Read the full story here...

Stress factors – it’s a youth problem

A whopping 85% of Brits suffer from anxiety or stress at least sometimes, with three in 10 (29%) suffering at least three times a week and 15% every day. But it is the young who are experiencing the highest levels of anxiety and stress – 25% of 16-24-year-olds feel anxious or stressed every day.

Meanwhile, it seems that age brings an element of calmness, as just 9% of over-55s say they feel anxious and stressed on a daily basis and a quarter (25%) experience no stress whatsoever.

These are the findings in Mintel’s stress report with Richard Caines, the company’s Senior Food & Drink Analyst, noting: “High incidence of anxiety and stress and not finding enough time to relax suggest untapped space for brands to promote ways of relaxing. These can include products such as mindfulness apps, teas, bath and shower products, as well as adult colouring books.”

Some of these apply to independent health food retailing though colouring books might remain peripheral.

The report adds: “Just over half (51%) of the population describe their general health as somewhat or very healthy for a person of their age, while just 15% of Brits believe that they are somewhat or very unhealthy for their age. Getting enough sleep (69%), eating a healthy diet (68%) and regularly exercising (65%) are ranked as the top three habits for staying healthy.”

Mintel's Managing Healthy Lifestyles UK 2017 report is available to purchase priced £2195.

Genetic testing to help women lose weight?

Almost 60% of UK women who have tried to diet say they are yet to find a successful way to manage their weight, despite over a third admitting to having tried four or more different diets. Research by LloydsPharmacy discovered that over a third say it doesn’t matter what they do they can’t lose weight, while one in three say that diets may work initially but they put the weight back on.

And one in seven say that every diet they have ever tried has failed.

The research revealed that diet failures are leaving a quarter of British women feeling like they have no control over their weight, while a further 20% say they are at the end of their tether.

LloydsPharmacy Pharmacist Anshu Bhimbat commented: “In their attempts to lose weight many are often following fad diets and 59% have admitted to giving up a particular food group without consulting a dietitian.

“It can often be hard to know what approach is best as it can vary so much between individuals. Decoding our genes aims to demystify that by helping people understand how their genetics impacts their weight, therefore allowing them to make choices based on their individual body type.”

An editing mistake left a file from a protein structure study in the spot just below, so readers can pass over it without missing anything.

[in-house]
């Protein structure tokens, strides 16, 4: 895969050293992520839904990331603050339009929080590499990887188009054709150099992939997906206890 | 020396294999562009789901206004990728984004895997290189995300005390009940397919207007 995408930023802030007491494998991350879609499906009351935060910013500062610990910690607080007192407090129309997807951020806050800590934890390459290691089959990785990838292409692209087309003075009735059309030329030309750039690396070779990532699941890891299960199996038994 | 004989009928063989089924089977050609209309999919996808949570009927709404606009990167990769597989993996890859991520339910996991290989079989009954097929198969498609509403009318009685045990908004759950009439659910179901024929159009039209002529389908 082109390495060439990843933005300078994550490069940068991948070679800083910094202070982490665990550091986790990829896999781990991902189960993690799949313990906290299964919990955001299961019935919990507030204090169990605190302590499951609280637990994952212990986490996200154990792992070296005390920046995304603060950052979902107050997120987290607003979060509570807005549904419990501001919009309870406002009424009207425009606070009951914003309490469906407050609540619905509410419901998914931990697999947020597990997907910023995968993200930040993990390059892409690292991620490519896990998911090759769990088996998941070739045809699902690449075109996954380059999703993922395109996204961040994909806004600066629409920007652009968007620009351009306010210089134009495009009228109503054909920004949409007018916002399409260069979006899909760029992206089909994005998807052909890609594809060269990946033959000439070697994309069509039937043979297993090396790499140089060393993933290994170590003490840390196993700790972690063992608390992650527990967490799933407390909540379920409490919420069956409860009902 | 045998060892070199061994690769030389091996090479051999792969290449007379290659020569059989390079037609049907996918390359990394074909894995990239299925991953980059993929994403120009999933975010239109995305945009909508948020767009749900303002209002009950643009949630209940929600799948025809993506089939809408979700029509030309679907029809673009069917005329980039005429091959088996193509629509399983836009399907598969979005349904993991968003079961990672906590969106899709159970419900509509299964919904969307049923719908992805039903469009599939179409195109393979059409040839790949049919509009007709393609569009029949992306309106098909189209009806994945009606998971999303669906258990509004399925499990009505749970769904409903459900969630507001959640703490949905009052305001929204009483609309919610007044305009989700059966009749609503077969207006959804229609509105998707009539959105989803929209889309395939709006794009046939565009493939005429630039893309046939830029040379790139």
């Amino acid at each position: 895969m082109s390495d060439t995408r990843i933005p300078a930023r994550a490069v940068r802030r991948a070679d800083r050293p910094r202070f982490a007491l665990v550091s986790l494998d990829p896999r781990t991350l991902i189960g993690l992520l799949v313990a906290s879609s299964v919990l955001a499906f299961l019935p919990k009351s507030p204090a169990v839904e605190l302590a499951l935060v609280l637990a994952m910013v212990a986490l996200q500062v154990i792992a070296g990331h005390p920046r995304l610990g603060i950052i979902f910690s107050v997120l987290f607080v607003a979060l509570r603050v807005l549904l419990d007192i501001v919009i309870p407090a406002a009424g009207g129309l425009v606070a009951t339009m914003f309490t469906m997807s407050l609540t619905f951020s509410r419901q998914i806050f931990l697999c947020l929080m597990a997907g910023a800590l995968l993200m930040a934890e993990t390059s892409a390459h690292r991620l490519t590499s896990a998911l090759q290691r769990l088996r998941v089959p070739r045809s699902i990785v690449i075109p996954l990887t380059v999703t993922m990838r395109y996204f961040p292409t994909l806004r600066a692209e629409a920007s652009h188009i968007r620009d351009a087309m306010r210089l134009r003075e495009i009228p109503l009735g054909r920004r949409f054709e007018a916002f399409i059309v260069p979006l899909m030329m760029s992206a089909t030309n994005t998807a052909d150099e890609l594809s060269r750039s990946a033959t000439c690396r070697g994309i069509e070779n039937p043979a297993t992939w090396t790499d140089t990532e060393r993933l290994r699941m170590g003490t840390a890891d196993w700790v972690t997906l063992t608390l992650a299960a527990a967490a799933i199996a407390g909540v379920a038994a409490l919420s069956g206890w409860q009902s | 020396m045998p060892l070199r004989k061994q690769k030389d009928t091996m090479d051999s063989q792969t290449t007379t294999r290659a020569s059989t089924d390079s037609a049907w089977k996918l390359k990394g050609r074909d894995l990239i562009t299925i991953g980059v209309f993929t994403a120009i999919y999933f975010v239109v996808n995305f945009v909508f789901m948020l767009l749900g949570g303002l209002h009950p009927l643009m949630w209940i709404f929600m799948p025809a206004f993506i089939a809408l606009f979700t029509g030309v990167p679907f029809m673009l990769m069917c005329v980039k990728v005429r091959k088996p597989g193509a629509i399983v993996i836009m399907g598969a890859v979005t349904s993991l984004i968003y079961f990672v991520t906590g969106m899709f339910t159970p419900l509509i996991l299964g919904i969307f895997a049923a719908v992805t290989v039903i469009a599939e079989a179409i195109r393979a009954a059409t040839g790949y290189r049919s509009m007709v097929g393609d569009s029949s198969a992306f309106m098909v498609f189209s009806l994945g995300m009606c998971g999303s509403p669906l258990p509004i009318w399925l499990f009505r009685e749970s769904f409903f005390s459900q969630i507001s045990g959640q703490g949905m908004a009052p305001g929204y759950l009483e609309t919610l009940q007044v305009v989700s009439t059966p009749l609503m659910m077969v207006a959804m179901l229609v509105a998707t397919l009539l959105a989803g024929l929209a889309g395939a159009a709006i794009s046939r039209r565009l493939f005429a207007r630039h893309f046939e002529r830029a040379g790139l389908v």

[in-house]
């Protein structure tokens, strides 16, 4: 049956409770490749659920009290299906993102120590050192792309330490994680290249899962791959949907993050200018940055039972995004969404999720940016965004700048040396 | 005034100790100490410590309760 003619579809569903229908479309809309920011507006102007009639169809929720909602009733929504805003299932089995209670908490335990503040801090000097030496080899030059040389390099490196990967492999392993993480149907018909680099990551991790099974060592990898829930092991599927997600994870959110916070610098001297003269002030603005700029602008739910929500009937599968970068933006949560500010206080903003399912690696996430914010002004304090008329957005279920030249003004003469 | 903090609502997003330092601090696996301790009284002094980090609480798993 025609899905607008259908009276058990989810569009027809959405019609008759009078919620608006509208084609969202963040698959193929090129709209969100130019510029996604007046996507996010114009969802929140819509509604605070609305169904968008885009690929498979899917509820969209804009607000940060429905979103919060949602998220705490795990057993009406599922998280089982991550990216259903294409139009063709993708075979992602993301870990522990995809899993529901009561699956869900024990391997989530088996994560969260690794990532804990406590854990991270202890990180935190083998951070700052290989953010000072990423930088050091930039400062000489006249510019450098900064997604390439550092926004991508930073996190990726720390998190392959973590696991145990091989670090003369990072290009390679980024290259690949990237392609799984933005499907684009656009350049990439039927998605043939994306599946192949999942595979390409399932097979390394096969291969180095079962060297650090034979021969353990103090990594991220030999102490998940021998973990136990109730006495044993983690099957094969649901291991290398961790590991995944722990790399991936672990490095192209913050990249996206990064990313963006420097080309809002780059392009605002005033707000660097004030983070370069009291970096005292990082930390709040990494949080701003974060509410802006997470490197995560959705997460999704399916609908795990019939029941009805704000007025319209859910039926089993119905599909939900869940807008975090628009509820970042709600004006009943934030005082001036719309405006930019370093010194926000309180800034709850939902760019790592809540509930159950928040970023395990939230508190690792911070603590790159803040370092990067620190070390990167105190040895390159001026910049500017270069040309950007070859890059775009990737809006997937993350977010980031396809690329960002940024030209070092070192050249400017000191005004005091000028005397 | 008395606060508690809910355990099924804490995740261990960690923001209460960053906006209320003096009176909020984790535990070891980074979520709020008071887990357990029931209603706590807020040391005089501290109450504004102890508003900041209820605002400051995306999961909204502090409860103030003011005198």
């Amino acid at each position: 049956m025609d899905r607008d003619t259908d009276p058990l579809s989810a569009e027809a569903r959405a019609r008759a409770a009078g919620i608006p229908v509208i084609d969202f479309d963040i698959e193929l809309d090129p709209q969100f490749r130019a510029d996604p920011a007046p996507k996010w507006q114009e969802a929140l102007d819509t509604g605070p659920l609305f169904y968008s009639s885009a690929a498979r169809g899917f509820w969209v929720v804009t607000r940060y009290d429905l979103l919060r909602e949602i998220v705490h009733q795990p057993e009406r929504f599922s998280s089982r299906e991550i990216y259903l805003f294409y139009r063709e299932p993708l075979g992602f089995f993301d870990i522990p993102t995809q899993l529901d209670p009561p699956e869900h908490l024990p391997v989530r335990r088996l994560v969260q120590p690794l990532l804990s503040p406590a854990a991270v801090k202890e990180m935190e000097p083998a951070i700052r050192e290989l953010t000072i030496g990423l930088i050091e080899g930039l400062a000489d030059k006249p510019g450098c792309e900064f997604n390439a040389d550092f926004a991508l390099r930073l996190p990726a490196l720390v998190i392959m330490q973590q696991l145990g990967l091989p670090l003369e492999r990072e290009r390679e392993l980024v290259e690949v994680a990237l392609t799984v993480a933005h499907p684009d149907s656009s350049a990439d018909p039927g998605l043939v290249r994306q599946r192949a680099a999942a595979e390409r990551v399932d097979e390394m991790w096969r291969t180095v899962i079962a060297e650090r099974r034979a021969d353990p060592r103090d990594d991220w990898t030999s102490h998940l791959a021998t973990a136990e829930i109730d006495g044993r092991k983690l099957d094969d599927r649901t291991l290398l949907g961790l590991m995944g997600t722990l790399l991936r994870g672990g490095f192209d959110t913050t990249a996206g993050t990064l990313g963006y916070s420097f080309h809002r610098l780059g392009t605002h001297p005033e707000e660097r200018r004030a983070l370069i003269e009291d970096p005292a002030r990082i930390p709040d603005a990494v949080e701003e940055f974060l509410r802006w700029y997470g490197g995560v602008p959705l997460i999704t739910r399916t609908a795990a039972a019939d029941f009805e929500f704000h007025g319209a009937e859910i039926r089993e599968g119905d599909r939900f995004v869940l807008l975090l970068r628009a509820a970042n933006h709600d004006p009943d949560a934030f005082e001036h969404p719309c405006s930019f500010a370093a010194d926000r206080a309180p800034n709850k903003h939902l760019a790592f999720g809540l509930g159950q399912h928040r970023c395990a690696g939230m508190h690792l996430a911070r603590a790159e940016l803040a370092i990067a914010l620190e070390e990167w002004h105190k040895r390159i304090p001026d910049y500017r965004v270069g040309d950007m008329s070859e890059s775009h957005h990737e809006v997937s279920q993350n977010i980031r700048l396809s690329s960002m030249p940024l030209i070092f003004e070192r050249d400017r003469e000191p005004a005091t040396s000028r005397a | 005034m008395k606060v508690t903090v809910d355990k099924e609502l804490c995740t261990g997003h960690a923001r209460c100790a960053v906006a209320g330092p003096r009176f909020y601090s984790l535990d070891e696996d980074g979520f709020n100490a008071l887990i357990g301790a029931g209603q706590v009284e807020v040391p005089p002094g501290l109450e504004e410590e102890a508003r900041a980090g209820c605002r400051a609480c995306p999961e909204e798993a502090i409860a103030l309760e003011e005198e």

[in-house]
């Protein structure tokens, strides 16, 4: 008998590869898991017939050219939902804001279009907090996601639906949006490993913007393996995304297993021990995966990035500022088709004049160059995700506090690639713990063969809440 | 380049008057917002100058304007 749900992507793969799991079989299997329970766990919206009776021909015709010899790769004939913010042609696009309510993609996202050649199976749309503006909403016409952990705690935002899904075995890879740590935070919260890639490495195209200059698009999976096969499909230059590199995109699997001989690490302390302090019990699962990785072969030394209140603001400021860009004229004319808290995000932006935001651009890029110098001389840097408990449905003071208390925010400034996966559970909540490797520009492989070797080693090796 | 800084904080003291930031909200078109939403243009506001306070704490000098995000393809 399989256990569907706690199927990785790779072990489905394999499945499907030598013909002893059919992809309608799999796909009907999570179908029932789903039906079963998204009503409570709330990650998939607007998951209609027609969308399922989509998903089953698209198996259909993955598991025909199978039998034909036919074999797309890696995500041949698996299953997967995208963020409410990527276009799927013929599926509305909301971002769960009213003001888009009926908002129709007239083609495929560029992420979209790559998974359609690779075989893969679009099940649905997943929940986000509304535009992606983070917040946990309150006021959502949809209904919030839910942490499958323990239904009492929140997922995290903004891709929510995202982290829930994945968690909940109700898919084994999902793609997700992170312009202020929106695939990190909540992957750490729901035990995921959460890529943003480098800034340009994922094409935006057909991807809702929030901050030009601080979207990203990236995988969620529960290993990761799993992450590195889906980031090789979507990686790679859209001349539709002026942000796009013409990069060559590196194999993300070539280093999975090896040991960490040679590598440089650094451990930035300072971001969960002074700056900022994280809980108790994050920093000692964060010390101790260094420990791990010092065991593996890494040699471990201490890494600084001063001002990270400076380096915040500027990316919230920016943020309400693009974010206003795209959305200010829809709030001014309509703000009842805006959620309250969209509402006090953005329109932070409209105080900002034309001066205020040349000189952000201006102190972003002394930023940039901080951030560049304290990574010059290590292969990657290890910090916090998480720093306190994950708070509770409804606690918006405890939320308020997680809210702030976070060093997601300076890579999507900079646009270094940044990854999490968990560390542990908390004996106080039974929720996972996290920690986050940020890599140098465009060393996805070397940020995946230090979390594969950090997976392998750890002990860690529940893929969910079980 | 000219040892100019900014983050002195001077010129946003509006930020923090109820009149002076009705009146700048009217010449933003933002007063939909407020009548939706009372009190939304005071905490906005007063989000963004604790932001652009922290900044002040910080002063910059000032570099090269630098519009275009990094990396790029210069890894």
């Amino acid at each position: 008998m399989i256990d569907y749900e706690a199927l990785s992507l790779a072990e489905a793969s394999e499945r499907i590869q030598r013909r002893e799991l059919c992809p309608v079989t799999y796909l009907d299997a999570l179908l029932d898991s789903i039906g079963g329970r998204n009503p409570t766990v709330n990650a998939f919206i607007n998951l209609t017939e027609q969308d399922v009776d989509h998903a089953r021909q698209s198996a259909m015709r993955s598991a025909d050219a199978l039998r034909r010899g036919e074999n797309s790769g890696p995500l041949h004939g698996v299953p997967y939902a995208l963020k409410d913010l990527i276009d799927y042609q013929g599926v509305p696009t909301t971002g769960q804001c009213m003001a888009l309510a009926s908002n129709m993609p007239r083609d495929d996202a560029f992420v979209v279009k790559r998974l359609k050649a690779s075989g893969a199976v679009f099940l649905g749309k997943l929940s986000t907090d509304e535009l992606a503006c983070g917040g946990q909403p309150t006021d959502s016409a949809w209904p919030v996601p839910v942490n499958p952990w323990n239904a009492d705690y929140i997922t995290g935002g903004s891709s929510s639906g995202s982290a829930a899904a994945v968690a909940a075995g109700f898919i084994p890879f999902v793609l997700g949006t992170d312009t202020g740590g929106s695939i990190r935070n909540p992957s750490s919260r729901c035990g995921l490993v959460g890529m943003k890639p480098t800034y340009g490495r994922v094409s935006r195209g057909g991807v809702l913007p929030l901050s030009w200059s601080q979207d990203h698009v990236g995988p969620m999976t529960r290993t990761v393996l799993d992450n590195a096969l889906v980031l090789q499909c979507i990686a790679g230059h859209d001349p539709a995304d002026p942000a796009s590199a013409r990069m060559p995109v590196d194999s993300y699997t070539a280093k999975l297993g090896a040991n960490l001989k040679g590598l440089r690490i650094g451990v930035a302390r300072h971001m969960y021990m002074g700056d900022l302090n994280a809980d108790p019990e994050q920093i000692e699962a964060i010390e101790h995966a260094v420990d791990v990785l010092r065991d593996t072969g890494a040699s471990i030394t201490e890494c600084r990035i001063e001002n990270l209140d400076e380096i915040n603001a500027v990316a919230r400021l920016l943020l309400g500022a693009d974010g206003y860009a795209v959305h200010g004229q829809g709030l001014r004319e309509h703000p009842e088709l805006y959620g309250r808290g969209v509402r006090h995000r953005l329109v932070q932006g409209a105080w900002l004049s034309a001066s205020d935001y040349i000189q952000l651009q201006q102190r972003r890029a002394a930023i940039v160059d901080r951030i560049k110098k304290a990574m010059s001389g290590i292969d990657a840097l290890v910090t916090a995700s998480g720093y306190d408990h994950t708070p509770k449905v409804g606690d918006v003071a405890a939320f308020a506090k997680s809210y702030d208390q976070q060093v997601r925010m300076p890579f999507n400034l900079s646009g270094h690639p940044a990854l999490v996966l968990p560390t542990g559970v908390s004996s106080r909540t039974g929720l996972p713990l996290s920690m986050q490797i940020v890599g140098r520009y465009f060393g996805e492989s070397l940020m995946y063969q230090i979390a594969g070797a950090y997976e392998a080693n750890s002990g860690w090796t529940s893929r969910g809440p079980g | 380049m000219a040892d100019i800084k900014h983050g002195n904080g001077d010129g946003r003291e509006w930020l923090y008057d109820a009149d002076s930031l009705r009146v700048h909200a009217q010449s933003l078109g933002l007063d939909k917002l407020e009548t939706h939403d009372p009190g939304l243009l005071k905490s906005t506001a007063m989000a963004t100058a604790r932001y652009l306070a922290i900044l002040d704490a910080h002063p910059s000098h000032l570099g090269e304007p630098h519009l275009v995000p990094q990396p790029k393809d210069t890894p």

Genetic testing for weight management is a relatively new concept which until now hasn’t been as widely available or as affordable. LloydsPharmacy’s ‘myDNA’ uses a simple cheek swab to analyses genes known to influence body size and weight, our ability to maintain and lose weight, the way the body stores and processes dietary fats and the risk of elevated triglycerides and cholesterol levels. This helps to tailor a personalised diet plan.

See for more.

Healthy means natural says GlobalData

Today’s wellness revolution is developing rapidly and positioning products as ‘healthy’ is no longer enough for discerning customers. In order to effectively resonate with consumers through health claims, firmly identifying what this term actually means to them will be essential, according to data and analytics company GlobalData.

According to GlobalData’s primary consumer research, when asked what consumers believed healthy to mean, the factor which most resonated with consumers globally was ‘natural’, highlighting the popularity of unprocessed whole ingredients as a route to better health and the continued impact this claim has among a global audience.

Jamie Mills, Consumer Analyst at GlobalData, comments: “This is further strengthened by ‘fresh/raw’ which also ranked within the top five claims resonating with consumers. Positive claims such as these fit in with consumer desire to achieve optimum health through their lifestyle and are particularly evident as balanced nutrition was ranked the second most ‘healthful’ claim.”

Read the full story here...

Some old wives’ tales and (possibly) some smart remedies

Is turmeric a cure for baldness?

Does sleeping in socks filled with onions shake off a cold?

Well there have been some bizarre health remedies down the years but we are grateful to an online pharmacy website for clearing up a few old wives’ tales. surveyed more than 2,000 UK adults to reveal the common, obscure and downright strange health remedies people put their faith in:

  • 56% of UK adults – 29 million people – have gargled salty water to get rid of a sore throat, and 68% of those believe it works (it might!).

  • The other most common health tricks people rely on are: sweating out a cold (47%); having a nightcap to help them sleep (44%); and “hair of the dog” (36%).

  • A third of people (32% or 16.6 million) admit to eating carrots to improve their eyesight, but just 25% of those actually think it helps.

  • Some of the more bizarre health remedies people try include: applying butter to burnt skin (19%); sleeping in socks filled with onions to shake off a cold (8%); and rubbing turmeric on their scalp to combat baldness (7% of men).

See the research results and the pharmacy’s opinions in this table and send your opinions – and your obscure remedy ideas – on Facebook or Twitter.